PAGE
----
Posted by: SonofCarl | November 19, 2006 5:11 PM | Report abuse

Wilbrod you are making me feel guilty. Put up some greenery outside on our balcony and the christmas lights. I keep looking at the LED christmas lights but can't justify throwing away good lights for new ones, even ones that are energy efficient. I will replace them as they burn out.

Anyone have any good tips on removing the sap from pine boughs from your hands?

I also had to clean out the flat roof on the balcony, it was a an accumulation of leaves that had been sitting in water, STINKY. I am also freezing four hours outside, in the cold with my hands in cold water, its going to take awhile to warm up.

Posted by: dmd | November 19, 2006 5:14 PM | Report abuse

SofC - ha ha!

dmd, we always have some sort of handmade soap - usually a "gardener's soap" or "mechanic's soap" for getting gook off our hands. I would guess those soaps have plenty of lye - and they usually have some sort of rough material worked into them. Or a good softsoap should work too. Or a scrub brush.

I don't have it in me for living without electricity or running water. A few years in VA with a not-deep-enough well made me vow never to be without running water again (imagine Scarlett O'Hara, at the end of Part 1). I do think we should do what we can to limit our energy use, use more solar energy, build houses that are "green." A friend of ours in MN uses solar energy almost exclusively for his electricity.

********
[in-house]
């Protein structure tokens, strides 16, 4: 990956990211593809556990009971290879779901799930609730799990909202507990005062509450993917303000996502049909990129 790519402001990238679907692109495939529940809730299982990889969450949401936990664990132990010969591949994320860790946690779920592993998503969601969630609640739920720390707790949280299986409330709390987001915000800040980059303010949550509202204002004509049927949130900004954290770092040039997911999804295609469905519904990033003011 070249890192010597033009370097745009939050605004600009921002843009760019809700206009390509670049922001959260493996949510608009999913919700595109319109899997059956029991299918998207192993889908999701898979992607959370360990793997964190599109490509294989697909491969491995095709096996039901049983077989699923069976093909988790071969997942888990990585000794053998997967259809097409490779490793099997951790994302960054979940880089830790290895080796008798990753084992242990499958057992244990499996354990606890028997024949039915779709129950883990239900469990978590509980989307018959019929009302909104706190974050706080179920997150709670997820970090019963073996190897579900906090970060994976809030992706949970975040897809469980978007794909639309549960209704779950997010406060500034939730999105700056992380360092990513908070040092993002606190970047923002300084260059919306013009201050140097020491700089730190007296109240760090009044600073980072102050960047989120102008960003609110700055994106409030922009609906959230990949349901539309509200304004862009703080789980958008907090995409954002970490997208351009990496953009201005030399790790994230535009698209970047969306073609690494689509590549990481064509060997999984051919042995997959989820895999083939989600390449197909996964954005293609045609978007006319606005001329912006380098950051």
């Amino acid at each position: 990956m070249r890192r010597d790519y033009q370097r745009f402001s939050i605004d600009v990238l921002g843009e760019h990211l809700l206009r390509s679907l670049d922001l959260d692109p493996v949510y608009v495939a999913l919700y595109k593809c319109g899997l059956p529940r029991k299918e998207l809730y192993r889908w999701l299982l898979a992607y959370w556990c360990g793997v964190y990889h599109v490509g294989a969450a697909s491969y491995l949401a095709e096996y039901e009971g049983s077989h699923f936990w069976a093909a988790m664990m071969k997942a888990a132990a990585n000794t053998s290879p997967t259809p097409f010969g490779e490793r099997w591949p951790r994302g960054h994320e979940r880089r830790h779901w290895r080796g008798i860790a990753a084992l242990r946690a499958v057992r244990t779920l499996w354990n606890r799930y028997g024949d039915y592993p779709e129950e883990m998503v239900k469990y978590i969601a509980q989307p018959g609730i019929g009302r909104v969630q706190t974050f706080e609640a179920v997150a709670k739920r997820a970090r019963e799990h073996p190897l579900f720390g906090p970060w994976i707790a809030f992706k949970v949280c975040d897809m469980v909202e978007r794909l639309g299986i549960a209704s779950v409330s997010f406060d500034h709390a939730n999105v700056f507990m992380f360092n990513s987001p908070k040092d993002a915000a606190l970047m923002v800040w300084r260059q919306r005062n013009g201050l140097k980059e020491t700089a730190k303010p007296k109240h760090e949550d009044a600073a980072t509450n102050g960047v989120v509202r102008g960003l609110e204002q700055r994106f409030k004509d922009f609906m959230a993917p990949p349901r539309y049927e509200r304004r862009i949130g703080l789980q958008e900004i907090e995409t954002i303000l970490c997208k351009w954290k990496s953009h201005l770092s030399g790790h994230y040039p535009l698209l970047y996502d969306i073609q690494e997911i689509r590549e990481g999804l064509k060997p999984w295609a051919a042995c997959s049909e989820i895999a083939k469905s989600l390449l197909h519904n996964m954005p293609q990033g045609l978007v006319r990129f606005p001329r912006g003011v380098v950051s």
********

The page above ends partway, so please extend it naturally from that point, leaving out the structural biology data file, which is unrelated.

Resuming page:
Posted by: mostlylurking | November 19, 2006 5:25 PM | Report abuse

mostlylurking, loved the poem.

Posted by: SonofCarl | November 19, 2006 5:32 PM | Report abuse

Must share this - found on Youtube while looking up the Don Giovanni thing:

http://www.youtube.com/watch?v=ajJFJ8RZ1hs

Hint: Kill the wabbit! Kill the wabbit!

Posted by: SonofCarl | November 19, 2006 5:35 PM | Report abuse

Yoki, I look forward to your report on the CERA article.

Mostly, I'm right with you. My mother had a well; it provided plenty of water, until the power was out. I enjoy camping, in the right weather. Do it full-time isn't my idea of fun.

Posted by: Slyness | November 19, 2006 5:42 PM | Report abuse

We read your story, Joel, and want you to know that we went around our Miami Beach hotel and turned off all the appliances. Even the bedside lamp won't work anymore.

But in the meantime, we both pedalled our energy-creating laptop and Internet connection (a la Fred Flintstone) and have uploaded our pictures and the stories of our adventures here in Miami here...

http://tbgboodler.blogspot.com/2006/11/achengirls-gone-wild-at-miami-book-fair.html

Posted by: TBG & kbertocci | November 19, 2006 5:45 PM | Report abuse